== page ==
The name of the second wife of Mstislav Vladimirovich is not mentioned in the chronicles. However, V.N. Tatishchev calls her Lyubava, and the researchers cautiously use the name he indicated. Tatishchev notes that "Mstislav Vladimirovich married in Novgorod, took Lyubava, the daughter of posadnik Dmitri Zavidich." It is proven that har father's Christian name was Eustace not Dmitri, so the patronymic of Lyubava's father indicated by Tatishchev is incorrect. After Tatishchev, N.M. Karamzin also called Mstislav's wife Lyubava. (F.B. Uspensky points to the origin of some noble Novgorod families from Rönnwald Ulvsson and suggests that something similar could be the reason for the choice of this bride by the Russian prince )).
The chronicle does not specify when exactly her father Dmitri Zavidich was appointed to the post, but it is said that he died in the summer of 1117 . The chronicler mentions seven months of his sole control over the Novgorod land, not only as a posadnik, but also as a substitute for the function of a prince. Lyubava had a brother Zavid Dmitriyevich (died in 1128), later also a posadnik.
Her wedding with Mstislav took place in 1122, although his first wife, Christina, died only at the beginning of the same year. From the chronicles, we can conclude that after the death of her husband in 1132 Lyubava Dmitrievna continued to live in Kiev and enjoyed the respect of the people of Kiev and representatives of the prince's family . It is known that in 1141, her stepson Izyaslav Mstislavich asked her to ask her grandfather, Grand prince Vsevolod Olgovich, to approve the assignment of the Principality of Novgorod's to another stepson, Svyatopolk. The request was granted.
When in 1149 the title of Grand Duke was taken by Yuri Dolgoruky, Lyubava had to leave Kiev, because they belonged to different political camps. She settled with her son Vladimir in Vladimir-Volynsky.
In 1156 she visited her daughter Euphrosyne, the queen of Hungary.
Returning to Vladimir-Volynsky the following year, Lyubava was in the center of the feud between her son Vladimir and her nephew Mstislav Izyaslavich. Vladimir had to flee, and his mother and wife were at Mstislav's mercy, who looted the prince's treasury, including gifts of the King of Hungary, and the princess sent them to Lutsk on carts. Lyubava and her daughter-in-law could not get out of captivity until 1158, when her son Vladimir came back from Hungary and asked for help from Yuri Dolgoruky.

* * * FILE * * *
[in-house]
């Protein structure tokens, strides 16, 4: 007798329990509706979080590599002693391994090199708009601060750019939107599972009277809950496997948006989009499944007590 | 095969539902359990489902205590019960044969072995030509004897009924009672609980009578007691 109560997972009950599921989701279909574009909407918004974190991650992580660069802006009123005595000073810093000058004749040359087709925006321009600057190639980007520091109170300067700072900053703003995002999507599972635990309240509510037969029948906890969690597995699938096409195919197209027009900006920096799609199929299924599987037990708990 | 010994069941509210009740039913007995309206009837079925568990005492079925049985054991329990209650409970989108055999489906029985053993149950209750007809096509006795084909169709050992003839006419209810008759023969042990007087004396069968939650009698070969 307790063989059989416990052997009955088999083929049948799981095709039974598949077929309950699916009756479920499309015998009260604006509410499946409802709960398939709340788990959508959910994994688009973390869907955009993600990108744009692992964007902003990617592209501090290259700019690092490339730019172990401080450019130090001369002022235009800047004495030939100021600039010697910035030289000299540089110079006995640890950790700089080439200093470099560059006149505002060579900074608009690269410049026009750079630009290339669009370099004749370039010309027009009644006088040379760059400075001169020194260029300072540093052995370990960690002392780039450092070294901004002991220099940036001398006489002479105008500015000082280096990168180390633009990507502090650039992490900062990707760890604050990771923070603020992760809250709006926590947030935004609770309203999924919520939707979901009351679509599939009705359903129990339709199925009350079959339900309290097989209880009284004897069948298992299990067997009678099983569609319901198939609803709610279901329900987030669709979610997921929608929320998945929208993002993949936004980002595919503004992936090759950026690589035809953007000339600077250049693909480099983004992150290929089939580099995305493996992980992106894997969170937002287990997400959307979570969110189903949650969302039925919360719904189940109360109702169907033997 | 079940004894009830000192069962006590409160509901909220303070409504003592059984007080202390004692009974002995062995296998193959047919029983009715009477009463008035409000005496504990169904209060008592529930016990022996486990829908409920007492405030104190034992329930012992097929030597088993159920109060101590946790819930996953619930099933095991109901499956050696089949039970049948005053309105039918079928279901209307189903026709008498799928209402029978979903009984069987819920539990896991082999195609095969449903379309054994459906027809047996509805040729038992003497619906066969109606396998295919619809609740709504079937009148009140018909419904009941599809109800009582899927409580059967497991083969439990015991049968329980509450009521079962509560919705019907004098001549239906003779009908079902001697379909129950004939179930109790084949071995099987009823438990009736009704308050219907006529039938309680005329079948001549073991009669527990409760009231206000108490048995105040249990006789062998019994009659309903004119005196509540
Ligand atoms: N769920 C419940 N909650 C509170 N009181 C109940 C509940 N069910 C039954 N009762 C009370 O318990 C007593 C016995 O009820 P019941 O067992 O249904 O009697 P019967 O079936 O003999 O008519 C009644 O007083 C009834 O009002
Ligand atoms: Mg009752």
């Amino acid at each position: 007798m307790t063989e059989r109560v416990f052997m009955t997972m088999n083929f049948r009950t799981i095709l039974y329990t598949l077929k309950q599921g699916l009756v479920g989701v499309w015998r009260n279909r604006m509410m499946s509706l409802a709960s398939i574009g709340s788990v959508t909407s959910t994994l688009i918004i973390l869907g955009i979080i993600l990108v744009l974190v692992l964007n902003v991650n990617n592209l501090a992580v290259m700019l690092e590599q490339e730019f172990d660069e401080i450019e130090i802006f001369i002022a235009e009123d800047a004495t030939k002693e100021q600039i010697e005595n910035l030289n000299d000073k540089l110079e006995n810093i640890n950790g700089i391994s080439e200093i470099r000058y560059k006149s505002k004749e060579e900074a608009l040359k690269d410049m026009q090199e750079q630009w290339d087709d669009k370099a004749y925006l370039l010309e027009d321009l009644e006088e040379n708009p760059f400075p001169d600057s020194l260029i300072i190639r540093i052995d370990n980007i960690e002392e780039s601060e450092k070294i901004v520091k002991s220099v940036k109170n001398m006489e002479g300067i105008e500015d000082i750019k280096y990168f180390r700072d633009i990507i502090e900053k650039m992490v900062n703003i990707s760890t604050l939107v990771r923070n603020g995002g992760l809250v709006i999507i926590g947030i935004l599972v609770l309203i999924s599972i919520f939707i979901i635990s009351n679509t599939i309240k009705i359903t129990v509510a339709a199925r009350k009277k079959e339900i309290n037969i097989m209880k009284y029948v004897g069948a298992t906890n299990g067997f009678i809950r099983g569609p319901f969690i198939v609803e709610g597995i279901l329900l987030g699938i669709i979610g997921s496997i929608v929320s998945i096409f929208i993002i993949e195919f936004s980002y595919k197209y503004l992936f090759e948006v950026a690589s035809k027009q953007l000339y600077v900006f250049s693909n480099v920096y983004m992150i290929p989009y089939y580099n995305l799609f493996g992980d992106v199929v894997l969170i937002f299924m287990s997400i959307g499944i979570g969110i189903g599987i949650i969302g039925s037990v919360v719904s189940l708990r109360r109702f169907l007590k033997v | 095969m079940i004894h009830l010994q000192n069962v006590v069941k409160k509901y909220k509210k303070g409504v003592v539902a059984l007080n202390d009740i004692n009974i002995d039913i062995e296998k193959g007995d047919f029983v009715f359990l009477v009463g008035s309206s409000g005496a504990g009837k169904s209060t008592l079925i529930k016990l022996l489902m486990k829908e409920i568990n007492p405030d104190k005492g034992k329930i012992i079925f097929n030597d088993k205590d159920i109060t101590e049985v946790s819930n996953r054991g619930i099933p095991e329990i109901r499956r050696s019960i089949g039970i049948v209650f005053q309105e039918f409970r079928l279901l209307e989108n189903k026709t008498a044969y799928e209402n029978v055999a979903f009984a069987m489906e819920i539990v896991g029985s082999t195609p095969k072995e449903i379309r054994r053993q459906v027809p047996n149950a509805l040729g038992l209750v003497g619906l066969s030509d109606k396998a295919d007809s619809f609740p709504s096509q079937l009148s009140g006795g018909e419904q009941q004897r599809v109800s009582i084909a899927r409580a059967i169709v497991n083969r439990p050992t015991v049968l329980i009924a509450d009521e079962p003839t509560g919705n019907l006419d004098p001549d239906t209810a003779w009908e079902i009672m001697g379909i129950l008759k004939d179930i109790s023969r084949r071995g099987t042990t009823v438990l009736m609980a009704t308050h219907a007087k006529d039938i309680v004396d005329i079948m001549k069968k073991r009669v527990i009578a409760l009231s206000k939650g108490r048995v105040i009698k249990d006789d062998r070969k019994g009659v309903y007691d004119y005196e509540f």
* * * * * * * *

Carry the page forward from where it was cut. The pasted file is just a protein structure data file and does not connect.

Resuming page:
Soon, with the accession to the grand throne of her stepson Rostislav Mstislavich, Lyubava probably returned to Kiev. It is known that after Rostislav's death, her son Vladimir on the way to Kiev met with her in Vyshgorod to discuss the current situation. When Vladimir, along with the Chorni Klobuky, tried to capture Kiev, Mstislav Izyaslavich, who broke it, went to Lyubava Dmitrievna and told her: "Go to Gorodok, and from there you are fit for you; I can not live with you in the same place, for your son catches my head always. " The princess went to Chernigov.
- Euphrosyne Mstislavna (1130—1193), married in 1146 the King of Hungary Géza II
- Yaropolk Mstislavich of Porossk (c1131-1149)
- Vladimir Mstislavich (1132—1171)
- Карамзин Н. М. История Государства Российского. — Ростов-на-Дону: Издательство «Феникс», 1995
- Морозова Л. Е. Великие и неизвестные женщины Древней Руси. — М.: АСТ, 2009
- Татищев В. Н. История Российская с самых древнейших времен неусыпными трудами через тридцать лет собранная и описанная Покойным Тайным Советником и Астраханским Губернатором, Василием Никитичем Татищевым. — М.: Напечатана при Московском Университете, 1773. — Кн. 2
- Янин В. Л. Новгородские посадники. — М.: Языки славянских культур, 2003
|Offspring of Lyubava Dmitriyevna Zavidich and Mstislav I Vladimirovich of Kiev (1076-1132)|
|Euphrosyne Mstislavna of Kiev (1130-1193)||1130||1193||Géza II of Hungary (c1130-1162)|
|Yaropolk Mstislavich of Porossk (c1131-1149)||1131||1149|
|Vladimir III Mstislavich of Kiev (1132-1171)||1132||30 May 1171||Unnamed daughter of Beloš (c1130-c1190)|